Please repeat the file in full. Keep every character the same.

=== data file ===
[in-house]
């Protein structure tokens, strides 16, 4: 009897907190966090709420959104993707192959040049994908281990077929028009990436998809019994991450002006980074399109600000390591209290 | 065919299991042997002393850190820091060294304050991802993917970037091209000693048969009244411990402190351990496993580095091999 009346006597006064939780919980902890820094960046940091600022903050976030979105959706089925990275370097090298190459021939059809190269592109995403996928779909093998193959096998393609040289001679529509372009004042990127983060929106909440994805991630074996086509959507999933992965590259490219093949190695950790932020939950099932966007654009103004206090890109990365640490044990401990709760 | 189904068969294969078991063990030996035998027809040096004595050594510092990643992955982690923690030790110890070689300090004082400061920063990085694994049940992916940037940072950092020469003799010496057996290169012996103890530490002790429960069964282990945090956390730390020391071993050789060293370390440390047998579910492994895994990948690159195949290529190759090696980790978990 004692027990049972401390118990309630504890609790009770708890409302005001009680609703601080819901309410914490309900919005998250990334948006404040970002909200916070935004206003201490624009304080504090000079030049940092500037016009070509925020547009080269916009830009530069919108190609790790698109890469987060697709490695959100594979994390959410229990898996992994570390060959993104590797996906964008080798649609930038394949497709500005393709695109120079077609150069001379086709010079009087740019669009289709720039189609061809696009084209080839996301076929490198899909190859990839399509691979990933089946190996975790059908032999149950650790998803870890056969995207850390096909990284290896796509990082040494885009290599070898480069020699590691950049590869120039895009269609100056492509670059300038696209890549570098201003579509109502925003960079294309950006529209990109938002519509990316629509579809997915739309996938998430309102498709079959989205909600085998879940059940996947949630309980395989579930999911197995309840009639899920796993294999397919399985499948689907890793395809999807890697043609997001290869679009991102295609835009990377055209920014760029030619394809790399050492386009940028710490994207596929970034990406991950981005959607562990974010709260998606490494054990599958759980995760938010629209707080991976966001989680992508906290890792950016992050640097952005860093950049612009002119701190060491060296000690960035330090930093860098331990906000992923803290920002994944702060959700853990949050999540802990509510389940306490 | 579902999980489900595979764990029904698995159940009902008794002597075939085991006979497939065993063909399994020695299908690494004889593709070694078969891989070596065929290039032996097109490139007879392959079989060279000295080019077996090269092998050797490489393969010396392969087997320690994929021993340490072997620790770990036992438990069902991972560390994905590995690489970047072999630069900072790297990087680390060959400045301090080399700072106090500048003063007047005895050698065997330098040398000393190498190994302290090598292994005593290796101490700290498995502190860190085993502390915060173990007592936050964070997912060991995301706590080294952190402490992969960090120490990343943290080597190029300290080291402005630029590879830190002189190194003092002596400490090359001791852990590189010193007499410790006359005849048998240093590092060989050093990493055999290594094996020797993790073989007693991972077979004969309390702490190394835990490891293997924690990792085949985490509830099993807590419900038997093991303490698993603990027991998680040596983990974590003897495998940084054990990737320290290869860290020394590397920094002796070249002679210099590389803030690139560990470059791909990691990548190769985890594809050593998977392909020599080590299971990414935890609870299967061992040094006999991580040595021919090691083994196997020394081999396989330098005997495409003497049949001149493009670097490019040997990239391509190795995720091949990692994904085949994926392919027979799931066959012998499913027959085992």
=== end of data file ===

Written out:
[in-house]
């Protein structure tokens, strides 16, 4: 009897907190966090709420959104993707192959040049994908281990077929028009990436998809019994991450002006980074399109600000390591209290 | 065919299991042997002393850190820091060294304050991802993917970037091209000693048969009244411990402190351990496993580095091999 009346006597006064939780919980902890820094960046940091600022903050976030979105959706089925990275370097090298190459021939059809190269592109995403996928779909093998193959096998393609040289001679529509372009004042990127983060929106909440994805991630074996086509959507999933992965590259490219093949190695950790932020939950099932966007654009103004206090890109990365640490044990401990709760 | 189904068969294969078991063990030996035998027809040096004595050594510092990643992955982690923690030790110890070689300090004082400061920063990085694994049940992916940037940072950092020469003799010496057996290169012996103890530490002790429960069964282990945090956390730390020391071993050789060293370390440390047998579910492994895994990948690159195949290529190759090696980790978990 004692027990049972401390118990309630504890609790009770708890409302005001009680609703601080819901309410914490309900919005998250990334948006404040970002909200916070935004206003201490624009304080504090000079030049940092500037016009070509925020547009080269916009830009530069919108190609790790698109890469987060697709490695959100594979994390959410229990898996992994570390060959993104590797996906964008080798649609930038394949497709500005393709695109120079077609150069001379086709010079009087740019669009289709720039189609061809696009084209080839996301076929490198899909190859990839399509691979990933089946190996975790059908032999149950650790998803870890056969995207850390096909990284290896796509990082040494885009290599070898480069020699590691950049590869120039895009269609100056492509670059300038696209890549570098201003579509109502925003960079294309950006529209990109938002519509990316629509579809997915739309996938998430309102498709079959989205909600085998879940059940996947949630309980395989579930999911197995309840009639899920796993294999397919399985499948689907890793395809999807890697043609997001290869679009991102295609835009990377055209920014760029030619394809790399050492386009940028710490994207596929970034990406991950981005959607562990974010709260998606490494054990599958759980995760938010629209707080991976966001989680992508906290890792950016992050640097952005860093950049612009002119701190060491060296000690960035330090930093860098331990906000992923803290920002994944702060959700853990949050999540802990509510389940306490 | 579902999980489900595979764990029904698995159940009902008794002597075939085991006979497939065993063909399994020695299908690494004889593709070694078969891989070596065929290039032996097109490139007879392959079989060279000295080019077996090269092998050797490489393969010396392969087997320690994929021993340490072997620790770990036992438990069902991972560390994905590995690489970047072999630069900072790297990087680390060959400045301090080399700072106090500048003063007047005895050698065997330098040398000393190498190994302290090598292994005593290796101490700290498995502190860190085993502390915060173990007592936050964070997912060991995301706590080294952190402490992969960090120490990343943290080597190029300290080291402005630029590879830190002189190194003092002596400490090359001791852990590189010193007499410790006359005849048998240093590092060989050093990493055999290594094996020797993790073989007693991972077979004969309390702490190394835990490891293997924690990792085949985490509830099993807590419900038997093991303490698993603990027991998680040596983990974590003897495998940084054990990737320290290869860290020394590397920094002796070249002679210099590389803030690139560990470059791909990691990548190769985890594809050593998977392909020599080590299971990414935890609870299967061992040094006999991580040595021919090691083994196997020394081999396989330098005997495409003497049949001149493009670097490019040997990239391509190795995720091949990692994904085949994926392919027979799931066959012998499913027959085992």